Evidence That Gallbladder Epithelial Mucin Enhances Cholesterol Cholelithogenesis in MUC1 Transgenic Mice

Helen H. Wang, Nezam H. Afdhal, Sandra J. Gendler, David Q.H. Wang

Research output: Contribution to journalArticle

23 Citations (Scopus)

Abstract

Background & Aims: The gel-forming mucins play an important role in the early stage of cholesterol gallstone formation. We investigated whether the gallbladder epithelial mucin encoded by mucin gene 1 (MUC1) influences susceptibility to gallstones. Methods: Gallbladder motility and cholesterol absorption, gallstones and expression of the mucin genes in gallbladders, and secretion rates and compositions of biliary lipids were determined in male C57BL/6J mice transgenic for the human MUC1 gene (MUC1.Tg) and wild-type mice before (day 0, on chow) and at 4 weeks on a lithogenic diet containing 1% cholesterol and 0.5% cholic acid. Results: On chow, expression levels of the gallbladder mucin genes were essentially similar between MUC1.Tg and wild-type mice. The lithogenic diet induced 3-fold higher expression levels of Muc1, Muc3, Muc4, Muc5ac, and Muc5b messenger RNA in MUC1.Tg mice compared with wild-type mice. Gallbladder cholesterol absorption and size were significantly greater in MUC1.Tg mice than in wild-type mice regardless of whether the chow or the lithogenic diet was fed. Gallbladder emptying in response to exogenously administered cholecystokinin-8 was significantly reduced in MUC1.Tg mice but not in wild-type mice. At 4 weeks on the lithogenic diet, mucin accumulation was found in all MUC1Tg mice and in 60% of wild-type mice. Consequently, these alterations greatly accelerated cholesterol crystallization and gallstone formation in MUC1.Tg mice. However, biliary lipid secretion rates and cholesterol saturation indices of gallbladder biles were comparable in MUC1.Tg and wild-type mice. Conclusions: Increased gallbladder epithelial MUC1 mucin enhances cholelithogenesis by promoting gallbladder cholesterol absorption and impairing gallbladder motility in mice.

Original languageEnglish (US)
Pages (from-to)210-222
Number of pages13
JournalGastroenterology
Volume131
Issue number1
DOIs
StatePublished - Jul 1 2006
Externally publishedYes

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Mucin-1
Mucins
Gallbladder
Transgenic Mice
Cholesterol
Genes
Gallstones
Diet
Gallbladder Emptying
Lipids
Cholic Acid
Crystallization
Inbred C57BL Mouse
Bile

ASJC Scopus subject areas

  • Gastroenterology

Cite this

Evidence That Gallbladder Epithelial Mucin Enhances Cholesterol Cholelithogenesis in MUC1 Transgenic Mice. / Wang, Helen H.; Afdhal, Nezam H.; Gendler, Sandra J.; Wang, David Q.H.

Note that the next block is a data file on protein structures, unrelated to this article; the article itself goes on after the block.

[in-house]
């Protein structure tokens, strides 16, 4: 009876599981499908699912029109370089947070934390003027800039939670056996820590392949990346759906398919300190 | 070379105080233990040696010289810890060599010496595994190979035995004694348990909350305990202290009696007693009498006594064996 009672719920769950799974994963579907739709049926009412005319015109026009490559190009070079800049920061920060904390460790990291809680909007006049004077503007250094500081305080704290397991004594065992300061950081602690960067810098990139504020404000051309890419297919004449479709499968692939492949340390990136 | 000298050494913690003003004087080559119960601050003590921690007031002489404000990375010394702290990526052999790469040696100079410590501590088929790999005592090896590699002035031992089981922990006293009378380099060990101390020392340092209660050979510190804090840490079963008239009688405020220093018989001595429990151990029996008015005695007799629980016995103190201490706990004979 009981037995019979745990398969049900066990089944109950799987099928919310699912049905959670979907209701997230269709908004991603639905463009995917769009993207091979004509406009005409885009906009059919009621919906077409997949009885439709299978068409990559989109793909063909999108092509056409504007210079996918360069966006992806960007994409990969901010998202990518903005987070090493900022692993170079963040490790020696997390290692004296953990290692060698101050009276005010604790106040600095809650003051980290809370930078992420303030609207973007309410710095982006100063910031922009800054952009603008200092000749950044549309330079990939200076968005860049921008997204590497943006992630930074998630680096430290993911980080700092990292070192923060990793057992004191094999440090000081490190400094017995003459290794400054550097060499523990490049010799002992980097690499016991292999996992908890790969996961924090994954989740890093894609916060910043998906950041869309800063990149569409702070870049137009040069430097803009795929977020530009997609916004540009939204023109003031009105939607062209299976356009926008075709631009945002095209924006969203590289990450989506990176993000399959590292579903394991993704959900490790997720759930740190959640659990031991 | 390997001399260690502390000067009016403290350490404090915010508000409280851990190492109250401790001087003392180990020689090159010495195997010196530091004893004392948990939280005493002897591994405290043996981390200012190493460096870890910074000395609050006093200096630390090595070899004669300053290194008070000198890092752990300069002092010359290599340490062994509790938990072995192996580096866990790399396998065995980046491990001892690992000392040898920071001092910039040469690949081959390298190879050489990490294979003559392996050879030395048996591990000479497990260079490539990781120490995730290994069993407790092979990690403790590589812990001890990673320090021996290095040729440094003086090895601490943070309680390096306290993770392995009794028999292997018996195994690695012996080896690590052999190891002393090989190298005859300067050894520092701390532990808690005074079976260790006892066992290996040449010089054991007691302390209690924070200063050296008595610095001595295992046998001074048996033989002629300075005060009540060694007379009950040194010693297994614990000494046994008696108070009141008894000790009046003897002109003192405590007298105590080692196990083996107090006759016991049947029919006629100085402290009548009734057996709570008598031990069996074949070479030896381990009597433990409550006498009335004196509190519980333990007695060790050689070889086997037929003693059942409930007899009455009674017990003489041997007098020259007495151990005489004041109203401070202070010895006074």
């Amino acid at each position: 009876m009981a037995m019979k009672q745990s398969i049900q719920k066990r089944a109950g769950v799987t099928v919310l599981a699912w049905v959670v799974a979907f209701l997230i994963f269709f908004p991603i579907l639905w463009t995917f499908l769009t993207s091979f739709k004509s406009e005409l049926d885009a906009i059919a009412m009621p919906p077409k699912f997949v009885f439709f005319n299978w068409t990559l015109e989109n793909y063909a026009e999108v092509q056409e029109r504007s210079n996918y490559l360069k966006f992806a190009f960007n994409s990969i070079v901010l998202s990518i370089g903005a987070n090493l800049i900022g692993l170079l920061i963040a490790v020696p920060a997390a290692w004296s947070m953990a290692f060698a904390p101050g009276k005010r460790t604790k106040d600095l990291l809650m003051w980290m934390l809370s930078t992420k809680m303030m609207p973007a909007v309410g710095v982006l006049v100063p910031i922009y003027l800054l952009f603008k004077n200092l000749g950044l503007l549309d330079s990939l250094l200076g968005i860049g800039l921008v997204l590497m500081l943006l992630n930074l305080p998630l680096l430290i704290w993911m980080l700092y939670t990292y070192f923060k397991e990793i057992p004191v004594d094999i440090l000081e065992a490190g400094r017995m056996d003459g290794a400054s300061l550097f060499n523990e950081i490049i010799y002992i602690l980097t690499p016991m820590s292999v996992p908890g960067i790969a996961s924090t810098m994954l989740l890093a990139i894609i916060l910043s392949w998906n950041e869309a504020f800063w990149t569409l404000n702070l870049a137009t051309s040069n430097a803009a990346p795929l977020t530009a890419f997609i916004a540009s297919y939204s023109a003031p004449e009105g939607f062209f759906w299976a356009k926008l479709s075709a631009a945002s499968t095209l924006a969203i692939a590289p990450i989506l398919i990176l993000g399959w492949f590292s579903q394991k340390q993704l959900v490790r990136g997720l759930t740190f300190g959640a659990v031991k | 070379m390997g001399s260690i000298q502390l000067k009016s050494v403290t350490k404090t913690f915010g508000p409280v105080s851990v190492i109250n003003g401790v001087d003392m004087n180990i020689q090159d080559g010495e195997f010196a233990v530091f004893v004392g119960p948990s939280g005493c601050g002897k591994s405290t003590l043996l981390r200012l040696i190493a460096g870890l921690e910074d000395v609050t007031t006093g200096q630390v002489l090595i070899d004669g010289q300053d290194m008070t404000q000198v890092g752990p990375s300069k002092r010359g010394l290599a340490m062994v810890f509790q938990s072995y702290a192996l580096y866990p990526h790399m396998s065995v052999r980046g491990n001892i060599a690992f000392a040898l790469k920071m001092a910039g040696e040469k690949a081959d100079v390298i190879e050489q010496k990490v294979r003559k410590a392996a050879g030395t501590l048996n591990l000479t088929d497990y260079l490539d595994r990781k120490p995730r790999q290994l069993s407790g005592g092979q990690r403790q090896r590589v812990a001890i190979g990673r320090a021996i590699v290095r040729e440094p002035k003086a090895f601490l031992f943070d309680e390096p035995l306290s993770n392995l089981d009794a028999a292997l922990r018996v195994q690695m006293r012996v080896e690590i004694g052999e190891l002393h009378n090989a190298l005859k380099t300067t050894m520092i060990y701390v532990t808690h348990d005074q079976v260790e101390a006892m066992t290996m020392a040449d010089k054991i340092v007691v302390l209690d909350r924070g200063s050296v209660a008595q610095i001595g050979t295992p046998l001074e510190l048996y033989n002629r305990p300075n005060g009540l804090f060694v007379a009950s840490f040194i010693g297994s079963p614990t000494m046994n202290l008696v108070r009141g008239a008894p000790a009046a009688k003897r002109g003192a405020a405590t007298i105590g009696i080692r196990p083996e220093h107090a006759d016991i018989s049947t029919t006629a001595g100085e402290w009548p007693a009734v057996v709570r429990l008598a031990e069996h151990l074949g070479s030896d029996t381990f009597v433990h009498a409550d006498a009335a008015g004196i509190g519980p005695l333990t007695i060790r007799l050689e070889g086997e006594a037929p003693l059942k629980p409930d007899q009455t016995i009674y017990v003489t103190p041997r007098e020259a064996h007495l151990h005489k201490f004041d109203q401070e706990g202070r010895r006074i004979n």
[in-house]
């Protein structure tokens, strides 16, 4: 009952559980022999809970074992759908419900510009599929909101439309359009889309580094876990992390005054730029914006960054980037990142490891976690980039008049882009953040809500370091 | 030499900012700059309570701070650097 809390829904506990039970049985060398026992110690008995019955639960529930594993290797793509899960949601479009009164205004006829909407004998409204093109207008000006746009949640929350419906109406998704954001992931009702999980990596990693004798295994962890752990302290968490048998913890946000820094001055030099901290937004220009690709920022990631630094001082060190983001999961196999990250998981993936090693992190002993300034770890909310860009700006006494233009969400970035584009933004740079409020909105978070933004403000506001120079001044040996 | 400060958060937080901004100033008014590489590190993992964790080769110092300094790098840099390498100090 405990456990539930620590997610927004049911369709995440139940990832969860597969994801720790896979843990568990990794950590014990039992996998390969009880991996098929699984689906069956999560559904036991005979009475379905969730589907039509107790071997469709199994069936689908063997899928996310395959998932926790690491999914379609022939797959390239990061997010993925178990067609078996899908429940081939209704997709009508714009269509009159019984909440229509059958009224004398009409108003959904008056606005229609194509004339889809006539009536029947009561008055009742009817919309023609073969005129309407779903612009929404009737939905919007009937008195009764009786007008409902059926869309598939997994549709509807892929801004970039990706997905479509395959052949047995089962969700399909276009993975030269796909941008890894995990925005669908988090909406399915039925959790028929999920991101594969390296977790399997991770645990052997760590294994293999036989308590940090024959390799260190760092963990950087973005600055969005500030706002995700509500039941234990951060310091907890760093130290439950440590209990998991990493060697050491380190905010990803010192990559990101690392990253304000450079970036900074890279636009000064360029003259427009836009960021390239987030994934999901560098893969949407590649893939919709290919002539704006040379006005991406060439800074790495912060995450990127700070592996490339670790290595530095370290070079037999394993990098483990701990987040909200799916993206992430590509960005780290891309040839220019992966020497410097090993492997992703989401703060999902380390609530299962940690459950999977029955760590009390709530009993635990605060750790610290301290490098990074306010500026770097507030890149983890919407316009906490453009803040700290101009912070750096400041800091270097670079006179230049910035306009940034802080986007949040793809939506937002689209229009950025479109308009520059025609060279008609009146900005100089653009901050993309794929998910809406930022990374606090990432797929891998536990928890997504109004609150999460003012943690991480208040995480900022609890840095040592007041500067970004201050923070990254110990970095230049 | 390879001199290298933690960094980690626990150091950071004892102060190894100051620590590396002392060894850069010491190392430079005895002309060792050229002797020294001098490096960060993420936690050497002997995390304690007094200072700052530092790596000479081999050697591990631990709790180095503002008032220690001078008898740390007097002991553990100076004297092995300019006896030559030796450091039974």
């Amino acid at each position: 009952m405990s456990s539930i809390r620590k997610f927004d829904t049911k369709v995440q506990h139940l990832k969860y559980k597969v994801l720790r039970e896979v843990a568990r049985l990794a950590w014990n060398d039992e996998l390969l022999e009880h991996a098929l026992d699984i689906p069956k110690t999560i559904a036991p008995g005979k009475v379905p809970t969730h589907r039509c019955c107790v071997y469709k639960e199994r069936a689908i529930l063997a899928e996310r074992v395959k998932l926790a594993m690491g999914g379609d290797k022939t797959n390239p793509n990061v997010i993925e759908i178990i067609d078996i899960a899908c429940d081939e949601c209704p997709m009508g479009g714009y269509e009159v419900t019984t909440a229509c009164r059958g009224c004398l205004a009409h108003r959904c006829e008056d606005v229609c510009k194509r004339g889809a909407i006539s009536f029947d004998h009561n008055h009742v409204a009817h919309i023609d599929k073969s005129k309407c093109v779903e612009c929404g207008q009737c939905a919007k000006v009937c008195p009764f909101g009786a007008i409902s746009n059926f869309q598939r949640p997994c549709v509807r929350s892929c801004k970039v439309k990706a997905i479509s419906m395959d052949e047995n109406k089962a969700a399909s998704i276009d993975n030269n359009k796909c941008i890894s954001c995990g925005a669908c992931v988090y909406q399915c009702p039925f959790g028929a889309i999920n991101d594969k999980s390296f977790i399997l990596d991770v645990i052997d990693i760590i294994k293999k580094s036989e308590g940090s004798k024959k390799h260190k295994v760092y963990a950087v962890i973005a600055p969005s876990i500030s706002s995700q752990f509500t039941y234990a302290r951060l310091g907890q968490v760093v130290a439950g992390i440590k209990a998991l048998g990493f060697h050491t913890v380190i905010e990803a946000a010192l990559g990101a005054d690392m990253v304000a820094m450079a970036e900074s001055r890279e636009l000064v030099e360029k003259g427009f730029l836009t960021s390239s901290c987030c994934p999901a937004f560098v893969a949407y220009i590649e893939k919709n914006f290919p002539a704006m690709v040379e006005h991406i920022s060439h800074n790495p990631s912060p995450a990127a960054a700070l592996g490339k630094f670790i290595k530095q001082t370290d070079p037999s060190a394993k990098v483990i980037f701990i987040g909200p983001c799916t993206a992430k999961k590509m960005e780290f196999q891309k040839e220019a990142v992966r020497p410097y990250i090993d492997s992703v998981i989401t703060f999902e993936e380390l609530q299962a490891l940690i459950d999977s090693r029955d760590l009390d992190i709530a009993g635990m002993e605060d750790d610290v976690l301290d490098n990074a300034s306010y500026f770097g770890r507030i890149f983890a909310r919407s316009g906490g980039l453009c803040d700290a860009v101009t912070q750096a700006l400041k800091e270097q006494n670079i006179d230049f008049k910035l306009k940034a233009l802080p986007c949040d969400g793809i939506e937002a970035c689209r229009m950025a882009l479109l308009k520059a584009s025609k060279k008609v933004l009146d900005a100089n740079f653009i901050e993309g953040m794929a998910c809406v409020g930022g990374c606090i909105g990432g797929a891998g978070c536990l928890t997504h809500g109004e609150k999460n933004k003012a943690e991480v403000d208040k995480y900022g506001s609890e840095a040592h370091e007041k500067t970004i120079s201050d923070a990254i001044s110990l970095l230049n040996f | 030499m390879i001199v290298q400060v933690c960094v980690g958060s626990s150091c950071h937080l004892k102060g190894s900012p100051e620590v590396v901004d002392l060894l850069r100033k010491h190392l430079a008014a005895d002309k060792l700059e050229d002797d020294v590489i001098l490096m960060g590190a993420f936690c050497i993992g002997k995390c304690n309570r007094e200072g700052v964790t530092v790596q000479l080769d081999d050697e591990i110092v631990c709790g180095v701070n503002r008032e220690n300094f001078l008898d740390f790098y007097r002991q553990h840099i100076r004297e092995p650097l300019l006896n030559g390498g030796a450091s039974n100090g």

In: Gastroenterology, Vol. 131, No. 1, 01.07.2006, p. 210-222.

Research output: Contribution to journalArticle

Wang, Helen H. ; Afdhal, Nezam H. ; Gendler, Sandra J. ; Wang, David Q.H. / Evidence That Gallbladder Epithelial Mucin Enhances Cholesterol Cholelithogenesis in MUC1 Transgenic Mice. In: Gastroenterology. 2006 ; Vol. 131, No. 1. pp. 210-222.
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abstract = "Background & Aims: The gel-forming mucins play an important role in the early stage of cholesterol gallstone formation. We investigated whether the gallbladder epithelial mucin encoded by mucin gene 1 (MUC1) influences susceptibility to gallstones. Methods: Gallbladder motility and cholesterol absorption, gallstones and expression of the mucin genes in gallbladders, and secretion rates and compositions of biliary lipids were determined in male C57BL/6J mice transgenic for the human MUC1 gene (MUC1.Tg) and wild-type mice before (day 0, on chow) and at 4 weeks on a lithogenic diet containing 1{\%} cholesterol and 0.5{\%} cholic acid. Results: On chow, expression levels of the gallbladder mucin genes were essentially similar between MUC1.Tg and wild-type mice. The lithogenic diet induced 3-fold higher expression levels of Muc1, Muc3, Muc4, Muc5ac, and Muc5b messenger RNA in MUC1.Tg mice compared with wild-type mice. Gallbladder cholesterol absorption and size were significantly greater in MUC1.Tg mice than in wild-type mice regardless of whether the chow or the lithogenic diet was fed. Gallbladder emptying in response to exogenously administered cholecystokinin-8 was significantly reduced in MUC1.Tg mice but not in wild-type mice. At 4 weeks on the lithogenic diet, mucin accumulation was found in all MUC1Tg mice and in 60{\%} of wild-type mice. Consequently, these alterations greatly accelerated cholesterol crystallization and gallstone formation in MUC1.Tg mice. However, biliary lipid secretion rates and cholesterol saturation indices of gallbladder biles were comparable in MUC1.Tg and wild-type mice. Conclusions: Increased gallbladder epithelial MUC1 mucin enhances cholelithogenesis by promoting gallbladder cholesterol absorption and impairing gallbladder motility in mice.",
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